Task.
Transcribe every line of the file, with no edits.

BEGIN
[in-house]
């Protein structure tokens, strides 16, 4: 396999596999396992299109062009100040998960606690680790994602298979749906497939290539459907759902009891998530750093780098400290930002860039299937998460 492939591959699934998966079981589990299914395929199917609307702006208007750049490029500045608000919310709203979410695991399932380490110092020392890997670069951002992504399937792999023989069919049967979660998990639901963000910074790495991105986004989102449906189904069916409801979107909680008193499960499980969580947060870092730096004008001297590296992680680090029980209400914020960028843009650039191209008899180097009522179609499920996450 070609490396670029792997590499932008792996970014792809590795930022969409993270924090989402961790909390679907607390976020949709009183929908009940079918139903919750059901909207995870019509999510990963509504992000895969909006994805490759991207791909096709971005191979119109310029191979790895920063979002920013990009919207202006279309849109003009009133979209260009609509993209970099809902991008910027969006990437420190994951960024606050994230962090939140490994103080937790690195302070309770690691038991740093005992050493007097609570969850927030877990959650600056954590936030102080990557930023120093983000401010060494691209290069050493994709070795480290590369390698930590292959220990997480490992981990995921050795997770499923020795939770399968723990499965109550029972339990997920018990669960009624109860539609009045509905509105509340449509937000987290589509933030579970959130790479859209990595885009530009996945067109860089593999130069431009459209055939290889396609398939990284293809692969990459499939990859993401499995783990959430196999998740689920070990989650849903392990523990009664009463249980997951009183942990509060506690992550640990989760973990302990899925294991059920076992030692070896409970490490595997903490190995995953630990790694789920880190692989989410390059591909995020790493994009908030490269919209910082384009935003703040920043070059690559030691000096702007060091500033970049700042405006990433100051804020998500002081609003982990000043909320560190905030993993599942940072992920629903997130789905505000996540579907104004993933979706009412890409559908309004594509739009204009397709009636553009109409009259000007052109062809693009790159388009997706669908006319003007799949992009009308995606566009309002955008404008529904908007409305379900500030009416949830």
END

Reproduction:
[in-house]
């Protein structure tokens, strides 16, 4: 396999596999396992299109062009100040998960606690680790994602298979749906497939290539459907759902009891998530750093780098400290930002860039299937998460 492939591959699934998966079981589990299914395929199917609307702006208007750049490029500045608000919310709203979410695991399932380490110092020392890997670069951002992504399937792999023989069919049967979660998990639901963000910074790495991105986004989102449906189904069916409801979107909680008193499960499980969580947060870092730096004008001297590296992680680090029980209400914020960028843009650039191209008899180097009522179609499920996450 070609490396670029792997590499932008792996970014792809590795930022969409993270924090989402961790909390679907607390976020949709009183929908009940079918139903919750059901909207995870019509999510990963509504992000895969909006994805490759991207791909096709971005191979119109310029191979790895920063979002920013990009919207202006279309849109003009009133979209260009609509993209970099809902991008910027969006990437420190994951960024606050994230962090939140490994103080937790690195302070309770690691038991740093005992050493007097609570969850927030877990959650600056954590936030102080990557930023120093983000401010060494691209290069050493994709070795480290590369390698930590292959220990997480490992981990995921050795997770499923020795939770399968723990499965109550029972339990997920018990669960009624109860539609009045509905509105509340449509937000987290589509933030579970959130790479859209990595885009530009996945067109860089593999130069431009459209055939290889396609398939990284293809692969990459499939990859993401499995783990959430196999998740689920070990989650849903392990523990009664009463249980997951009183942990509060506690992550640990989760973990302990899925294991059920076992030692070896409970490490595997903490190995995953630990790694789920880190692989989410390059591909995020790493994009908030490269919209910082384009935003703040920043070059690559030691000096702007060091500033970049700042405006990433100051804020998500002081609003982990000043909320560190905030993993599942940072992920629903997130789905505000996540579907104004993933979706009412890409559908309004594509739009204009397709009636553009109409009259000007052109062809693009790159388009997706669908006319003007799949992009009308995606566009309002955008404008529904908007409305379900500030009416949830």